rocknbil - 5:07 pm on Mar 19, 2010 (gmt 0)
Welcome aboard rose78348!
Really depends on how you do it, your approach, your directives . . . I'll give you two diametrically opposed examples.
Note that linking to sites is prohibited here unless they are considered authority sites so these are legal.
Jaw dropping but successful:
WebPagesThatSuck [webpagesthatsuck.com] (and webSitesThatSuck, same owner . . . ) I point beginning developers to this site at every opportunity. The bad part is, at this point in their career, it's all about ego, I'm an artist, you can't tell me what I need to know, only tell me what I want to hear. So they see this site as a site that seeks only to criticize and has no value.
They are overlooking the most important part, right in the title element:
learn good web design by looking at bad web design
Which it does, successfully. Some of the comments border on, umm, political incorrectness ("Flasherbation" is one of my favorites) but every point made is based in fact, and rings true. It turns the criticism into something positive, something we all can gain from, if you stick around long enough to see it.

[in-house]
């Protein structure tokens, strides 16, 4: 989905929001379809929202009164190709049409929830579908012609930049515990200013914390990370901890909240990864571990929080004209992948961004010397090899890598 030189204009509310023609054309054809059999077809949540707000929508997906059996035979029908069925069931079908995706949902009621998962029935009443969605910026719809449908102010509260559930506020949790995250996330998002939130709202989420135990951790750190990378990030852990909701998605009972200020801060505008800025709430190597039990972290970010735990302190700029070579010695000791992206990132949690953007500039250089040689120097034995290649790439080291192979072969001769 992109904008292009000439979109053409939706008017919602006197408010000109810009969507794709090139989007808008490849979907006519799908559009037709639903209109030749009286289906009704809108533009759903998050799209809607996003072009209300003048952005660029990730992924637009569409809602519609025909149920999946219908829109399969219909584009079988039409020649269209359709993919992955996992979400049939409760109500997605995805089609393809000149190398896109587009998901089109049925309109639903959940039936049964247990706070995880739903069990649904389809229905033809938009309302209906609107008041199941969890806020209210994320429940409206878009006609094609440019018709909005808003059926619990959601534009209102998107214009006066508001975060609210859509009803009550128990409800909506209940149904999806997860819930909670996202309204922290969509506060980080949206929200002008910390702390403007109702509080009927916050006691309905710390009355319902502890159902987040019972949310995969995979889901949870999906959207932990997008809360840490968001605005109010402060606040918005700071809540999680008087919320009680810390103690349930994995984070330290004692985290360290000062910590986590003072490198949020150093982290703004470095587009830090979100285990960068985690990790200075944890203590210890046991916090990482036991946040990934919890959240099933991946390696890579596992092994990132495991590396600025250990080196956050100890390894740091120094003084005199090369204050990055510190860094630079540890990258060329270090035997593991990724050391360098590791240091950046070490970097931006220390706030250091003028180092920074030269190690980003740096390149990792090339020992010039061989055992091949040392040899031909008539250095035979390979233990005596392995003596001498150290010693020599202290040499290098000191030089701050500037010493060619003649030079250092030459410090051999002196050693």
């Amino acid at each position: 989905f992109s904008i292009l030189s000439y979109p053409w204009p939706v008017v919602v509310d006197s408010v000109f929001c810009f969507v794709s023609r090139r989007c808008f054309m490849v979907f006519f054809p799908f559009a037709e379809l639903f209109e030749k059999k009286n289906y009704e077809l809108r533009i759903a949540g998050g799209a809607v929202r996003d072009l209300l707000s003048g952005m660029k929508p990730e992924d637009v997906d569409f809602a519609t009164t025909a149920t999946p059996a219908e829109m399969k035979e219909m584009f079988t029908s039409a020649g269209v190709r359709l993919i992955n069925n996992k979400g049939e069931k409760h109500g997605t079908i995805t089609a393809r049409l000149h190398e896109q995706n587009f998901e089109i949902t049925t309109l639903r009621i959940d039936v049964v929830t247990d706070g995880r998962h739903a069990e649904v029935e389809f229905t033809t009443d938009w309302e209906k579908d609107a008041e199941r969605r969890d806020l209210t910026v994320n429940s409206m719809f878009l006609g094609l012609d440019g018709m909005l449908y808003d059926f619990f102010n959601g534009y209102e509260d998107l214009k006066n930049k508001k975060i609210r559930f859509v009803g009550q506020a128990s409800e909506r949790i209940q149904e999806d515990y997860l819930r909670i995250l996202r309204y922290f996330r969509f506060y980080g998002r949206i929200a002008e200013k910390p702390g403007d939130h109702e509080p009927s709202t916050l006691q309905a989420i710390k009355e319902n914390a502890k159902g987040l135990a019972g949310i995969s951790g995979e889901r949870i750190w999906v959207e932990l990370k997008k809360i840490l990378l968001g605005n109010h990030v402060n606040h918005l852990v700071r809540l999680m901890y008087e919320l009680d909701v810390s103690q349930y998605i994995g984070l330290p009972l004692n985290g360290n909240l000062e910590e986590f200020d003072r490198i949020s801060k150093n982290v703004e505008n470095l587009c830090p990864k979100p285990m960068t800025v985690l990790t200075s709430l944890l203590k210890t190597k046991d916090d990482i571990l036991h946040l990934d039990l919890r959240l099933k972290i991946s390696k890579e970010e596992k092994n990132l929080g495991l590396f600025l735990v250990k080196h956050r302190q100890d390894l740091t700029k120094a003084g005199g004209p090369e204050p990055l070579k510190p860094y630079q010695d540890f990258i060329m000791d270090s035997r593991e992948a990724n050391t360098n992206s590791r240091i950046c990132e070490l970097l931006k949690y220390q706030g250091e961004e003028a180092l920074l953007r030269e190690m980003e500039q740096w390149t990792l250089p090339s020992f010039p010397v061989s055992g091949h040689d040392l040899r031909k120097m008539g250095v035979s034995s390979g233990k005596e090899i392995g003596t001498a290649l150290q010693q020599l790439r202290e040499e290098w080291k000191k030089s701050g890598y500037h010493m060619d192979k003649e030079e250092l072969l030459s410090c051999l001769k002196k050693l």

Overdone, IMO failed, and dismissed as white noise, crap the web can do without: every single payPal hate site. The web is full of them, all claiming what a ripoff payPal is, how they were "done wrong" by payPal, and seek to drive it out of business.
Sure, their testimonials and stories all have "some" basis in fact, but they fail to see or present "the other side of the story." If you read between the lines, all of these sites will exhibit one thing: somewhere along the line, you screwed up. You responded to a phishing email, took some action to circumnavigate policy, or didn't bother to understand policy before taking some action that got you into trouble. I've worked with PP for . . . sheesh, 17 years? Never a single problem. I have associates and clients who have had problems, and in every single case the response is the same: "I didn't do anything." Yes you did, you just don't recognize it or refuse to admit it.
So criticizing sites? Yeah, sure, controversy is a great way to draw interest. But that interest may fade very quickly if you don't do it in a businesslike manner and with some form of positive directive.